Well I just had to laugh. And the audience laughed with me. With that I turned back to the audience and said - I have just a couple of slides but I'm going to forget about them and let me just answer your questions. With that my 15 minute talk turned into an hour long Q&A. The ladies were great and I actually was able to use my slides when answering their questions. It was great.

I'll never forget that little woman. She taught me that an audience won't be in the room unless they want to hear what you are saying. And yes, over the years I've had people walk out on talks - but I don't take offense anymore. And I love it when people raise their hands and ask questions - I prefer my talks to be interactive. So I'm not nervous about tonight. Well not too much. I may give my skirt just a couple of tugs as we get started.

Friday, March 20, 2009

Marketers Week in Review

I'm all alone in the office - the rest of the team is either on vacation, out at meetings working from home or headed out to start their weekend early. I realized I hadn't posted since early this week and I thought perhaps y'all would be interested in what I worked on this week. Here's my list:

  • Finished the scripts for our 3 Women of Vision Winner videos and met with my producer. They will do a rough narration and start laying out the footage. In about two weeks I'll be editing videos.
  • Created an Ad for Women of Vision for the Silicon Valley Biz Journal
  • Created an Ad for GHC for Diversity Careers
  • Edited a new datasheet for GHC Academic Underwriters
  • Wrote and published a press release on GHC Scholarships
  • Laid out our ABI Newsletter - including editing or writing articles, etc.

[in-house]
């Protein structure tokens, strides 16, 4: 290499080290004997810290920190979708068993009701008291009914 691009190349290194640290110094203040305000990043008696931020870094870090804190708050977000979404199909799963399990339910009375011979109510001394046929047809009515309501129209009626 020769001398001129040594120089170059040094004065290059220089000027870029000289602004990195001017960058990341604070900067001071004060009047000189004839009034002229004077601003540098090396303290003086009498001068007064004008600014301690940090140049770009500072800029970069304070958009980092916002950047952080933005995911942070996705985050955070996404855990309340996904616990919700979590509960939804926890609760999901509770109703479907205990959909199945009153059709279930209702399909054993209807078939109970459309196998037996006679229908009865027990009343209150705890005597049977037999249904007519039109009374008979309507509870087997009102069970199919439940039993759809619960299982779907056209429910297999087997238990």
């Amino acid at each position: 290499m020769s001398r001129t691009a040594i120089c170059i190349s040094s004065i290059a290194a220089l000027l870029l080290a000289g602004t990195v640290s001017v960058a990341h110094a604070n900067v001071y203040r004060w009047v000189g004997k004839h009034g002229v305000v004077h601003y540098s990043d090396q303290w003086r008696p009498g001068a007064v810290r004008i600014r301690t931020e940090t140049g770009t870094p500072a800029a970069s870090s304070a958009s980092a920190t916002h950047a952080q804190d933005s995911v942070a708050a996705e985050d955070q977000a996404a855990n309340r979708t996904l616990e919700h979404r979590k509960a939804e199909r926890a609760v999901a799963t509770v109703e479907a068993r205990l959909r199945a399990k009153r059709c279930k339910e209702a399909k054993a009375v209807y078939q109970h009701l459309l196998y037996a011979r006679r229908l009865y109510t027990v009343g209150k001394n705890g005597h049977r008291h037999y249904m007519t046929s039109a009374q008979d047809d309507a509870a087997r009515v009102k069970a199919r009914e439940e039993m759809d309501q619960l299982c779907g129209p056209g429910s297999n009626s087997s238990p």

• Updated our newsletter distribution - we had 63 new people sign up to get it in less than 2 weeks!
  • Created 3 handouts for Savvy Geek Chix and met with the members of the panel I'm moderating.
  • Tracked the articles that we published this week
  • Coordinated two press interviews
  • Helped my CEO rehearse for her upcoming speaking engagement at HPCC next week
  • Posted two Fast Company Posts this week
  • Attended a lot of meetings

So it was a busy week but many of our weeks are like that. I guess you might say its the typical week of a Non Profit Marketing Director. Who is now going home to a weekend of knitting, reading, visiting with friends, hiking and finalizing the newsletter. Cheers.

Thursday, March 12, 2009

Marketing Yourself: Your References

One of the most important things you can do during a job search is have an organized set of references. Companies today are doing even due diligence than ever on their new hires - so here are few tips for your references:

1. Ask people to do references for you on LinkedIn - they are endorsing you for all the world to see and you want that visible since prospective employers are connecting on LinkedIn. Be sure to get references on Linked In from peeers, your manager (past and present), subordinates, customers, colleagues from volunteer organizations, etc. You can also make the decision not to post a reference or ask people to edit them so you are assured of supporting the image you want to convey.
2. When you are walking into a job interview it's good to carry in a nicely designed reference list. Be sure to include their name, their past relationship to you -i.e. My supervisor at Company X, my customer at company Y, their phone number(s) - office and cell, and their email address.
3. Be sure to ask people in advance if they'll agree to be a reference. Be sure to make surethey are comfortable doing so and that they'll make themselves available to do the reference. And include them in your job search - people who know and like your work are more likely to hire you again.